About the author...

MWhere I’ll be:M

Birch Bay Public Market

Friday, May 10 through the end of summer, Cathy and I will be selling her hand-made soaps, lotions, and toiletries, along with my photography, note cards, calenders, books, etc.

Come see us!

Across the street from the C Shop

4825 Alderson Road, Birch Bay, Washington 98230


I had an automated blogroll here, powered by Google Reader, but Google, in its near-infinite lack of wisdom, killed Google Reader. Prior to this murder, all I had to do to put a blog on my blogroll (or to take it off) was to place it in a Reader folder called, appropriately enough, "blogroll" (or, of course, to remove it). I use The Old Reader now for following blogs, but it seems to have no way to something similar regarding the blogroll. If you know of a way to do this, please let me know.

Pacing in Fiction

It’s not always a sprint.

There are a great many people (and a disproportionate number of agents and editors among them) who claim to believe things like “Every sentence must move the plot forward.” These people are fond of saying “What can you do in that scene to turn up the heat?” and “I think the tension in this part isn’t as high as it could be.” They draw the plot diagram of a novel on an ever-increasing, continuous slope, rushing with no pause and no break toward the breathless conclusion. The agent blog in which I read “My first job is always to take out ten percent of the book, which tightens it up and makes it shine,” (or something of the sort – I’ve forgotten the exact words) must surely have belonged to a member of this club.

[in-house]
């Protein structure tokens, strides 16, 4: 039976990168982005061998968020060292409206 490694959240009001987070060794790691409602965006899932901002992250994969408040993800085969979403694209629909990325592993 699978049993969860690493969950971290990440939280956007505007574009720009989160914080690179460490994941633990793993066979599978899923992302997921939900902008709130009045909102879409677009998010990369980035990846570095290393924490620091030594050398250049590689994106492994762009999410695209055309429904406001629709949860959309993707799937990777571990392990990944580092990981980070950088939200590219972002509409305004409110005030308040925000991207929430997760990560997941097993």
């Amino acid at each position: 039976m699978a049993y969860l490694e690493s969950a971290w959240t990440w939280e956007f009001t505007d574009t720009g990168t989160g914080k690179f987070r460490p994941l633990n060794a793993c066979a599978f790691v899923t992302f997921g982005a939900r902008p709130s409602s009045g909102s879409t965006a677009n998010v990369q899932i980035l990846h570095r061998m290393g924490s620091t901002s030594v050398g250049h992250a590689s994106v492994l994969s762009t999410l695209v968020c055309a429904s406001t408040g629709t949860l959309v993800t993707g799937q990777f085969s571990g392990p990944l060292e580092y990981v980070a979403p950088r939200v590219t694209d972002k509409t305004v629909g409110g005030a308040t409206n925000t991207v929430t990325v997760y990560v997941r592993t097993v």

These are the people in your critique group who always want every scene, regardless of where it falls in the sequence of the book or what came before it or after it, to be as tense as possible. These are the people fond of saying “Cut to the chase!” And they mean it in the literal sense: Come on, let’s se a high-speed, crash-filled car chase already!

Stories have to have rhythms. They have to have heartbeats and pulses and breath, or else they’re dead.

But don’t take my word for it.

Go here. Read this. It’s a blog post by Ursula K. Le Guin, who taught me everything I ever needed to know about character voicing without having ever met me, simply by writing The Word for World is Forest. (Read that, too.)

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